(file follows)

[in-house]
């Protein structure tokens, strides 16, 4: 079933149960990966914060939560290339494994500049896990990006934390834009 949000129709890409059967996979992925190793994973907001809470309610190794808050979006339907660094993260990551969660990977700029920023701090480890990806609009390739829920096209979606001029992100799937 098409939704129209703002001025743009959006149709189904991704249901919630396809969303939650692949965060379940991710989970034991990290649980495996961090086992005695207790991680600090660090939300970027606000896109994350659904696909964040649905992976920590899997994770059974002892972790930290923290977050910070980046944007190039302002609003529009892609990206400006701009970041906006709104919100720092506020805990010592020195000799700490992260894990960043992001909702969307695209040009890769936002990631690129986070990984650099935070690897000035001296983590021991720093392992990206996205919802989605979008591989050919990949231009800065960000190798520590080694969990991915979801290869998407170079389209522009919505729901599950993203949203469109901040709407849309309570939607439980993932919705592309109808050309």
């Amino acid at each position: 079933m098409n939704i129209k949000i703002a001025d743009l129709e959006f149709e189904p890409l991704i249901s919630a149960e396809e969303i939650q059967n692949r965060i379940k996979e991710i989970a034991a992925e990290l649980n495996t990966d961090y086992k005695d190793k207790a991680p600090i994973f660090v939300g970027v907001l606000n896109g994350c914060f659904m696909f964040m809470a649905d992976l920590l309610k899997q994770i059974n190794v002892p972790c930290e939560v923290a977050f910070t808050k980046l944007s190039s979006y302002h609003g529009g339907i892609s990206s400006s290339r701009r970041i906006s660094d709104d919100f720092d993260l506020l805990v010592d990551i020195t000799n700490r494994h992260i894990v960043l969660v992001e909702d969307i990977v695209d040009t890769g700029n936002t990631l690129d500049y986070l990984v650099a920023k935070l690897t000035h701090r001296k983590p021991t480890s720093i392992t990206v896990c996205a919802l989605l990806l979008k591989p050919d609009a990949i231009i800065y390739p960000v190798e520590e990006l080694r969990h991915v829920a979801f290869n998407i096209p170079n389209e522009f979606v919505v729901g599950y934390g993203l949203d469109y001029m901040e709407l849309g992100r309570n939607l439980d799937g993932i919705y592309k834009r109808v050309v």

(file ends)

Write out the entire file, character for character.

[in-house]
């Protein structure tokens, strides 16, 4: 079933149960990966914060939560290339494994500049896990990006934390834009 949000129709890409059967996979992925190793994973907001809470309610190794808050979006339907660094993260990551969660990977700029920023701090480890990806609009390739829920096209979606001029992100799937 098409939704129209703002001025743009959006149709189904991704249901919630396809969303939650692949965060379940991710989970034991990290649980495996961090086992005695207790991680600090660090939300970027606000896109994350659904696909964040649905992976920590899997994770059974002892972790930290923290977050910070980046944007190039302002609003529009892609990206400006701009970041906006709104919100720092506020805990010592020195000799700490992260894990960043992001909702969307695209040009890769936002990631690129986070990984650099935070690897000035001296983590021991720093392992990206996205919802989605979008591989050919990949231009800065960000190798520590080694969990991915979801290869998407170079389209522009919505729901599950993203949203469109901040709407849309309570939607439980993932919705592309109808050309």
């Amino acid at each position: 079933m098409n939704i129209k949000i703002a001025d743009l129709e959006f149709e189904p890409l991704i249901s919630a149960e396809e969303i939650q059967n692949r965060i379940k996979e991710i989970a034991a992925e990290l649980n495996t990966d961090y086992k005695d190793k207790a991680p600090i994973f660090v939300g970027v907001l606000n896109g994350c914060f659904m696909f964040m809470a649905d992976l920590l309610k899997q994770i059974n190794v002892p972790c930290e939560v923290a977050f910070t808050k980046l944007s190039s979006y302002h609003g529009g339907i892609s990206s400006s290339r701009r970041i906006s660094d709104d919100f720092d993260l506020l805990v010592d990551i020195t000799n700490r494994h992260i894990v960043l969660v992001e909702d969307i990977v695209d040009t890769g700029n936002t990631l690129d500049y986070l990984v650099a920023k935070l690897t000035h701090r001296k983590p021991t480890s720093i392992t990206v896990c996205a919802l989605l990806l979008k591989p050919d609009a990949i231009i800065y390739p960000v190798e520590e990006l080694r969990h991915v829920a979801f290869n998407i096209p170079n389209e522009f979606v919505v729901g599950y934390g993203l949203d469109y001029m901040e709407l849309g992100r309570n939607l439980d799937g993932i919705y592309k834009r109808v050309v």